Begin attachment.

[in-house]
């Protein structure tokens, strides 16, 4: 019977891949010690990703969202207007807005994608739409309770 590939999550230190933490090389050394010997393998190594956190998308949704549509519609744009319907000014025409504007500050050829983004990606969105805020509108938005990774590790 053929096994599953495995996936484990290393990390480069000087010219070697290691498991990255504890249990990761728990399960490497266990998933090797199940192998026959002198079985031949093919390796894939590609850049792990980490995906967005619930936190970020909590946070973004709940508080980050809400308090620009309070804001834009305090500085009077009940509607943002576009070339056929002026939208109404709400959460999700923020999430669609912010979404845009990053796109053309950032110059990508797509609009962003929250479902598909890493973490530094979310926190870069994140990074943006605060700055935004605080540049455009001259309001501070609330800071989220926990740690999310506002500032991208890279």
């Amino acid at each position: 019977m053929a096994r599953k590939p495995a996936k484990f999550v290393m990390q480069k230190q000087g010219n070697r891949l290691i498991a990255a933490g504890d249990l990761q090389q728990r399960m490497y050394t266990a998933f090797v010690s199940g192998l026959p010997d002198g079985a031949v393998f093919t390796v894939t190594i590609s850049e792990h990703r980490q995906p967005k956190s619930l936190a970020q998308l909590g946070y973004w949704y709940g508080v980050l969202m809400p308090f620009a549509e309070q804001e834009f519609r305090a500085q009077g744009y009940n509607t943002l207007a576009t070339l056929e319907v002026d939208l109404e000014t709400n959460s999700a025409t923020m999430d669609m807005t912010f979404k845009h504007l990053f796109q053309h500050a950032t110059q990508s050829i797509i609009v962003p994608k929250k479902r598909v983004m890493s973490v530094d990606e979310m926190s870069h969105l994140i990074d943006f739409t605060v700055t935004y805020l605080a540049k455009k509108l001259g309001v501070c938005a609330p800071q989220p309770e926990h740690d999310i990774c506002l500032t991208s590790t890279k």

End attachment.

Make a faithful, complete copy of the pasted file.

[in-house]
């Protein structure tokens, strides 16, 4: 019977891949010690990703969202207007807005994608739409309770 590939999550230190933490090389050394010997393998190594956190998308949704549509519609744009319907000014025409504007500050050829983004990606969105805020509108938005990774590790 053929096994599953495995996936484990290393990390480069000087010219070697290691498991990255504890249990990761728990399960490497266990998933090797199940192998026959002198079985031949093919390796894939590609850049792990980490995906967005619930936190970020909590946070973004709940508080980050809400308090620009309070804001834009305090500085009077009940509607943002576009070339056929002026939208109404709400959460999700923020999430669609912010979404845009990053796109053309950032110059990508797509609009962003929250479902598909890493973490530094979310926190870069994140990074943006605060700055935004605080540049455009001259309001501070609330800071989220926990740690999310506002500032991208890279």
């Amino acid at each position: 019977m053929a096994r599953k590939p495995a996936k484990f999550v290393m990390q480069k230190q000087g010219n070697r891949l290691i498991a990255a933490g504890d249990l990761q090389q728990r399960m490497y050394t266990a998933f090797v010690s199940g192998l026959p010997d002198g079985a031949v393998f093919t390796v894939t190594i590609s850049e792990h990703r980490q995906p967005k956190s619930l936190a970020q998308l909590g946070y973004w949704y709940g508080v980050l969202m809400p308090f620009a549509e309070q804001e834009f519609r305090a500085q009077g744009y009940n509607t943002l207007a576009t070339l056929e319907v002026d939208l109404e000014t709400n959460s999700a025409t923020m999430d669609m807005t912010f979404k845009h504007l990053f796109q053309h500050a950032t110059q990508s050829i797509i609009v962003p994608k929250k479902r598909v983004m890493s973490v530094d990606e979310m926190s870069h969105l994140i990074d943006f739409t605060v700055t935004y805020l605080a540049k455009k509108l001259g309001v501070c938005a609330p800071q989220p309770e926990h740690d999310i990774c506002l500032t991208s590790t890279k």